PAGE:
The Nations

Klahoose First Nation History

Occupying traditional territories that span from Cortes Island to Toba Inlet, the Klahoose Nation has existed since time before memory. KFN primary village site, Squirrel Cove, is home to approximately seventy-five full-time residents who live and work on Cortes Island and in the surrounding areas. The remaining three hundred and nine members reside off reserve in coastal communities in the lower mainland and in Washington State.


Our territories are rich in resources, both on land and in the waters that surround us. This abundance helped sustain our ancestors who carefully managed fish and wildlife to ensure future generations would have access to these vital resources. In the 1800's Indian Agents and government surveyors allocated our peoples to ten reserves, limiting our ability to survive and thrive as our communities had done since time immemorial.


As Canada opened its doors to early settlers and explores, first peoples across the country, including those at Klahoose, were marginalized. Restrictive legislation prohibiting cultural ceremonies like the Potlatch coupled with mandatory attendance at Residential Schools, alienated generations from one another. The legacy of this devastating period in our shared history continues to linger.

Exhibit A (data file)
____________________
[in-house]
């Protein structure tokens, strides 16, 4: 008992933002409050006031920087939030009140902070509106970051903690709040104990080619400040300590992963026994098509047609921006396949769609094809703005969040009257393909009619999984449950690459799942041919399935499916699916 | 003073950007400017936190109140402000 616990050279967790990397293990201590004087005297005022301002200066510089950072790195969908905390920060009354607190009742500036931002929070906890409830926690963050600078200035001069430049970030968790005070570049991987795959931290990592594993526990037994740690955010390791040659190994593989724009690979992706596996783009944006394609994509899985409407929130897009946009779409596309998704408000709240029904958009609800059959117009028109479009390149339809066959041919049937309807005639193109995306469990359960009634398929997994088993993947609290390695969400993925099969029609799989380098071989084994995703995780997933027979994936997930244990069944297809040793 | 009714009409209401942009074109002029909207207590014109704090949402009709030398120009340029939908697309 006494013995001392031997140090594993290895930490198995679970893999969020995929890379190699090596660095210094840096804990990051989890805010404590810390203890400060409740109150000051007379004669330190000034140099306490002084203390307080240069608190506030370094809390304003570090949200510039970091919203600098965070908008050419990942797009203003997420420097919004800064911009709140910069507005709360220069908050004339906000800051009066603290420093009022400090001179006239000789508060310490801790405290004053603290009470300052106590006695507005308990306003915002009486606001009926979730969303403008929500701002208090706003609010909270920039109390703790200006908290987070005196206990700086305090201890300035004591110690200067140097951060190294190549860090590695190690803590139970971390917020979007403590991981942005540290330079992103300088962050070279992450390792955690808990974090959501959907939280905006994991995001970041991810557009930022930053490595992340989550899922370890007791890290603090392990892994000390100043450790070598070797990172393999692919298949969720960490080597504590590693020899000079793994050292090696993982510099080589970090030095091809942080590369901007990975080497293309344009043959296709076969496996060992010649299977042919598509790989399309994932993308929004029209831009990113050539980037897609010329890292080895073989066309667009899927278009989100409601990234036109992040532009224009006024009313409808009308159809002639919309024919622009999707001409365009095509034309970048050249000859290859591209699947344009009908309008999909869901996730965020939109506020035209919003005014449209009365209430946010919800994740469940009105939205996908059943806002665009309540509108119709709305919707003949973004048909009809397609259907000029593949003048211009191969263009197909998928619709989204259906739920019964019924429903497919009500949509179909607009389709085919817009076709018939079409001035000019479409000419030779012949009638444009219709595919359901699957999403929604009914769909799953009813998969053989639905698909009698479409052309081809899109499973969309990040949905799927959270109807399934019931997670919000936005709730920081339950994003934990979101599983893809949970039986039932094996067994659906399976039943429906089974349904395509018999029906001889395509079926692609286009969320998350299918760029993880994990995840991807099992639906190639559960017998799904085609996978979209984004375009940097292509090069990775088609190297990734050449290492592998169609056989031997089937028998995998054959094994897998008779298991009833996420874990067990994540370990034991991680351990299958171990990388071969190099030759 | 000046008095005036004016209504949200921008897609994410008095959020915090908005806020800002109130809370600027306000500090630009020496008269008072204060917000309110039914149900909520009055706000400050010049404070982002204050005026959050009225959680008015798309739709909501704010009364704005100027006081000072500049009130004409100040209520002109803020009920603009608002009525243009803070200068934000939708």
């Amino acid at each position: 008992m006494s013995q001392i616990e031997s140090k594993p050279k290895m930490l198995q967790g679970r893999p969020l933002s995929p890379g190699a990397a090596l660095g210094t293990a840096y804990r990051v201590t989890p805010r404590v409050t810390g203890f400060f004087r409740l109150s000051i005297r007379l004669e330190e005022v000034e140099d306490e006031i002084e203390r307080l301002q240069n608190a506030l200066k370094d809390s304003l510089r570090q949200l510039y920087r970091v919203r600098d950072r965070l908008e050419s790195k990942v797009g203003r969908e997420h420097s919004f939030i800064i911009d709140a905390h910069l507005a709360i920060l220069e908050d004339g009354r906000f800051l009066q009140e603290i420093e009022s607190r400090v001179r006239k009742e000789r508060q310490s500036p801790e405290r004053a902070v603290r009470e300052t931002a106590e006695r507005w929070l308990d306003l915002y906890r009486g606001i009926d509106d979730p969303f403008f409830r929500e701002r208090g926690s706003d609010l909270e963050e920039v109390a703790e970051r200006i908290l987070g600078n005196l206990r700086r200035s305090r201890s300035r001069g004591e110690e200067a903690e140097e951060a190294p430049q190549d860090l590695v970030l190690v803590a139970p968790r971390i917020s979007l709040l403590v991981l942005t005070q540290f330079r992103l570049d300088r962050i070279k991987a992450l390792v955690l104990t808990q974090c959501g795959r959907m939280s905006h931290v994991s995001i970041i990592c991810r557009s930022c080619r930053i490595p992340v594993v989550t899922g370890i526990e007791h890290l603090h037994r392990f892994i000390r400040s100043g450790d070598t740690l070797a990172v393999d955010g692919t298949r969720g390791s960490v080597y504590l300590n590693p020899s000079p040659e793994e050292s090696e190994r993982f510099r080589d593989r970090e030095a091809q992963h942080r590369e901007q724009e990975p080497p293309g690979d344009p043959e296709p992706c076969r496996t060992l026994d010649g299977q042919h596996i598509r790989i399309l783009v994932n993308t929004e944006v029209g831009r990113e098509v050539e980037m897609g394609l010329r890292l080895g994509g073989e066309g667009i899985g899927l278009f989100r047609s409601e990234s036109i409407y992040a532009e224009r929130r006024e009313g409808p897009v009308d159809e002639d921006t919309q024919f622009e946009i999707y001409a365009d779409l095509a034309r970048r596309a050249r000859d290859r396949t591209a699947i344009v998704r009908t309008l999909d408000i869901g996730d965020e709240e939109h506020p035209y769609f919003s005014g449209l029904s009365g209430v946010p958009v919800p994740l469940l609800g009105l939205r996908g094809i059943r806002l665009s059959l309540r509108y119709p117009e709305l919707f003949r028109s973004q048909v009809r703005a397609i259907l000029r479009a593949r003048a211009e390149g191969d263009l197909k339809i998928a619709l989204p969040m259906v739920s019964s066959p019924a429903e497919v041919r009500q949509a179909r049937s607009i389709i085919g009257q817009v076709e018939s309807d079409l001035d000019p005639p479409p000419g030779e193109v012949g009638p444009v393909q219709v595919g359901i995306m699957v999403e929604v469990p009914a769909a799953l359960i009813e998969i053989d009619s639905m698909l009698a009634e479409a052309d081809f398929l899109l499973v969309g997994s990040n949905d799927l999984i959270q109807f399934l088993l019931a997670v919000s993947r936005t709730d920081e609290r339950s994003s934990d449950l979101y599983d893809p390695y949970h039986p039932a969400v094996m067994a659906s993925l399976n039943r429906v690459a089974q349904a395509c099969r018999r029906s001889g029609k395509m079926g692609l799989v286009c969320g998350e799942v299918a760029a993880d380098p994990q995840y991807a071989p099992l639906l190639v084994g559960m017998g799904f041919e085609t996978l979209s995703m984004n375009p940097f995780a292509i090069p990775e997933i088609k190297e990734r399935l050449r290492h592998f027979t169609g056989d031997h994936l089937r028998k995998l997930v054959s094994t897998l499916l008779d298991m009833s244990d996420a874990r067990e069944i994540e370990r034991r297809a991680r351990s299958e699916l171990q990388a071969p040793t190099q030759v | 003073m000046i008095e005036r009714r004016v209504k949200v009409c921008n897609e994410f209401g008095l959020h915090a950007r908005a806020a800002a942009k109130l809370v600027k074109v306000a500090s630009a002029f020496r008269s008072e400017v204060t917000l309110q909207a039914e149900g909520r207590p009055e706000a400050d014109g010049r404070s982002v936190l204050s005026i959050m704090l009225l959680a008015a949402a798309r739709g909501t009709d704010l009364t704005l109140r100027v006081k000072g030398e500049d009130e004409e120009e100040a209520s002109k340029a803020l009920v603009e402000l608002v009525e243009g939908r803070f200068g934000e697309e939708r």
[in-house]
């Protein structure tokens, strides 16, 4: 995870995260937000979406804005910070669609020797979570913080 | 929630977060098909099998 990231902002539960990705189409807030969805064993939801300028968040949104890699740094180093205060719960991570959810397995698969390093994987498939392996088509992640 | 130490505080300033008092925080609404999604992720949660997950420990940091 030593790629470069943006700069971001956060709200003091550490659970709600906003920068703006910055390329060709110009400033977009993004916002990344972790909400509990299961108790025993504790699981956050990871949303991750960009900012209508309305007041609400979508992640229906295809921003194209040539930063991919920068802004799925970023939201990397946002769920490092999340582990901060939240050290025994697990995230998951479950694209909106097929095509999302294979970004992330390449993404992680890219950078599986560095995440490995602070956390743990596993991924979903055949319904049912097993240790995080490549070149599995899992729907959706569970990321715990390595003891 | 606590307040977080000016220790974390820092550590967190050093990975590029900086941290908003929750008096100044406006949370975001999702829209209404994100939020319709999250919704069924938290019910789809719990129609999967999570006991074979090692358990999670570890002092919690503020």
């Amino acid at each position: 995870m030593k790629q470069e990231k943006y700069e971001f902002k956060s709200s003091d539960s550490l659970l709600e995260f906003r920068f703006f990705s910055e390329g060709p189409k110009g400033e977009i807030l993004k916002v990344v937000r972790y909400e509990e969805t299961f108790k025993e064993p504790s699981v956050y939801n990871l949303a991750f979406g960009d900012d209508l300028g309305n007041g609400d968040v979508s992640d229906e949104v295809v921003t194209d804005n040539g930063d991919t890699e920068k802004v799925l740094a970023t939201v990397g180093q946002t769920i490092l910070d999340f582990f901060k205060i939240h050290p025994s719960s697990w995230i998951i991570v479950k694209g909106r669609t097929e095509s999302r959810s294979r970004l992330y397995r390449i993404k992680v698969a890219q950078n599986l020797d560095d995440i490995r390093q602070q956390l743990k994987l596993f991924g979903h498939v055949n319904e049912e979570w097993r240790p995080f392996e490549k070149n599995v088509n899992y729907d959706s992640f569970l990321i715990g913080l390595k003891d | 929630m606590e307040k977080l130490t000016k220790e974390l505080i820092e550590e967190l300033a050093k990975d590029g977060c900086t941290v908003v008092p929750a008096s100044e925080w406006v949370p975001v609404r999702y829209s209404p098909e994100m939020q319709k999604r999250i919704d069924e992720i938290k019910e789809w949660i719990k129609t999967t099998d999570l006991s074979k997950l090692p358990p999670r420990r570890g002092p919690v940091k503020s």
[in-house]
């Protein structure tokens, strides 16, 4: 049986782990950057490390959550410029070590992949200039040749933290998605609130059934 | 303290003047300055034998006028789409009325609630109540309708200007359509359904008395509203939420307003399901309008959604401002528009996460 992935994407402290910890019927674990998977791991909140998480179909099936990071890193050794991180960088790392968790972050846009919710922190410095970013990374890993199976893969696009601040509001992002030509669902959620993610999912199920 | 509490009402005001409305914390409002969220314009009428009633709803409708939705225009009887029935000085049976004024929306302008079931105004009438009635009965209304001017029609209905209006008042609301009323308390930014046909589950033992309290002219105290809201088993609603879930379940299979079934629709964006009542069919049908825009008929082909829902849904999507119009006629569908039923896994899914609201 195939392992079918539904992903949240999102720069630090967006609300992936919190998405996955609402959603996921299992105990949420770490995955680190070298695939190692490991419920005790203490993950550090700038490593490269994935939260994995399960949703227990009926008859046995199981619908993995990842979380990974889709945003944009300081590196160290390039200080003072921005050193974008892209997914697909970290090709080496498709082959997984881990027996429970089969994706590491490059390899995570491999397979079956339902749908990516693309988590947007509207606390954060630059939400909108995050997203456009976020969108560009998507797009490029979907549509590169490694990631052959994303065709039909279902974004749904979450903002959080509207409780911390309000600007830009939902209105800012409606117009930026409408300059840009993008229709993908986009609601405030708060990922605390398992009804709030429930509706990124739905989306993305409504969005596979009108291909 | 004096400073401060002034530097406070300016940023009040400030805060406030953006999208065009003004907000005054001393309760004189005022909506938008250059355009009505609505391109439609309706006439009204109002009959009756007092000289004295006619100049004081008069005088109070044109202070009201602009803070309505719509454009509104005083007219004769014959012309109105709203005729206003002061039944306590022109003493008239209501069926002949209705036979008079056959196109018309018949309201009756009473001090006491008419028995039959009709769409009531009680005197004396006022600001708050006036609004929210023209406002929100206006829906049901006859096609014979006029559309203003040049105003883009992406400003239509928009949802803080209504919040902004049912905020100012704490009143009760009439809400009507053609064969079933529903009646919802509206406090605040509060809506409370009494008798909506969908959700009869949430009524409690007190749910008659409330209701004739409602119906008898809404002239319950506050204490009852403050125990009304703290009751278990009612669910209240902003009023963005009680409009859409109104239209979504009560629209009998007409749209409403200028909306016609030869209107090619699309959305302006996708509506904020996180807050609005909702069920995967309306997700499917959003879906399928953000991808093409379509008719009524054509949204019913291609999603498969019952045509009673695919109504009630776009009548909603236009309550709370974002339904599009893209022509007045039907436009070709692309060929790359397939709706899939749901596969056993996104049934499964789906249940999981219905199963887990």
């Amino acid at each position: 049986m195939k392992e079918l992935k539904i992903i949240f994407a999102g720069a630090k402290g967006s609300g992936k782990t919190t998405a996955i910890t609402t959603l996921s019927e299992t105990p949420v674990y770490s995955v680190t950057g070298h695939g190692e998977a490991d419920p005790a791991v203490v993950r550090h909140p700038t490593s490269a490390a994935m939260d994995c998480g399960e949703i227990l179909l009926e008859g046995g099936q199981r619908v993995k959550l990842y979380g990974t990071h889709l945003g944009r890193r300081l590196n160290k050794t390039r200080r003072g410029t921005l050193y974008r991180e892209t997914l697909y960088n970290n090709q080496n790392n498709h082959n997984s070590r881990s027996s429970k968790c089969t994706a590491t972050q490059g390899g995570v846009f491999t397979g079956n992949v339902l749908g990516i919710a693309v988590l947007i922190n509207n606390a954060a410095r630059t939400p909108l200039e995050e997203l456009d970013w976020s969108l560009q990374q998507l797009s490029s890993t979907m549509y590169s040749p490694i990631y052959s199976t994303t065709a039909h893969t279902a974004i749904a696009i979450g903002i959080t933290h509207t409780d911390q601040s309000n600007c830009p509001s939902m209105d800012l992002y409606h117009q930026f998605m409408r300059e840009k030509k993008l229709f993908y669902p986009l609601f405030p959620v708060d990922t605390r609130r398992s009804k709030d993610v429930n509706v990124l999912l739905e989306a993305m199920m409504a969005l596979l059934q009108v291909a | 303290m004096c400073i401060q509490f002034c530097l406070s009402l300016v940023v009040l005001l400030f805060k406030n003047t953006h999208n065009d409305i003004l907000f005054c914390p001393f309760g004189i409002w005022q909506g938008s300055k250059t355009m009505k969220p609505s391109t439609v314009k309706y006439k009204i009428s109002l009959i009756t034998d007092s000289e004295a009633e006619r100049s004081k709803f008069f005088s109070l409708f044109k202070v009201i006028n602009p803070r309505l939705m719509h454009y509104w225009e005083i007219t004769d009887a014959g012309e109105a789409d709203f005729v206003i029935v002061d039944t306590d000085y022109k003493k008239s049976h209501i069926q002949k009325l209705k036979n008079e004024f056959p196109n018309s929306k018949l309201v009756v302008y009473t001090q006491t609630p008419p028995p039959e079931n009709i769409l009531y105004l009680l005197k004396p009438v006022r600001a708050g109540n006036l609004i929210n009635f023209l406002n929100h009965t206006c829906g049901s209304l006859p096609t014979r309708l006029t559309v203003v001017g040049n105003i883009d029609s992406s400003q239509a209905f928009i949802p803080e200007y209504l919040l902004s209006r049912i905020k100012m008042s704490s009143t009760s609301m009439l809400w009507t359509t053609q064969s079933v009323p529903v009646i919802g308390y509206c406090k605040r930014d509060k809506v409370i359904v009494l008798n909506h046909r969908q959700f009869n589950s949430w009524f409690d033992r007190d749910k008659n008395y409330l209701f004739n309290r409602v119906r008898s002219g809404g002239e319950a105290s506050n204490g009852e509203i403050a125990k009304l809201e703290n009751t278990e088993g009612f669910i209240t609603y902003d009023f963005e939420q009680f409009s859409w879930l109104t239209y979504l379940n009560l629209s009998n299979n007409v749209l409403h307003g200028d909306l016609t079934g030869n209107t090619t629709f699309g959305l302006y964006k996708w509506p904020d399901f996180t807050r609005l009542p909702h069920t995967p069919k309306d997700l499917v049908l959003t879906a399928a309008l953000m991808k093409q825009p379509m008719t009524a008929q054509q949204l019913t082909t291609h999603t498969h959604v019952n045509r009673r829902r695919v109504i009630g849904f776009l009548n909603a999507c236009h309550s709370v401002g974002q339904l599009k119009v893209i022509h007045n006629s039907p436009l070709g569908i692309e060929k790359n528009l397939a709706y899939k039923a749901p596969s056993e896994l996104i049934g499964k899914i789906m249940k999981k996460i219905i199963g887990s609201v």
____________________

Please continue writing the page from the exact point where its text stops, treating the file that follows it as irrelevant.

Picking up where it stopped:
Today Klahoose is rediscovering the beauty of the traditions which have historically defined our peoples. Members who are eager to reconnect the threads of the past to the present, host culture nights and language programs in the Multipurpose Building.


Business is once again thriving at Klahoose. Leadership has worked to find the balance between protecting our resources with managing community economic development opportunities. We have established vital partnerships to help encourage community economic activities and are open to explore evolving possibilities.


In total our Nation is comprised of 10 Reserves allocated in the early 1800's by Indian Agents and surveyors. Our territories span from Cortes Island to Toba Inlet in proximity to our neighbours of the Homalco and Tla'amin Nations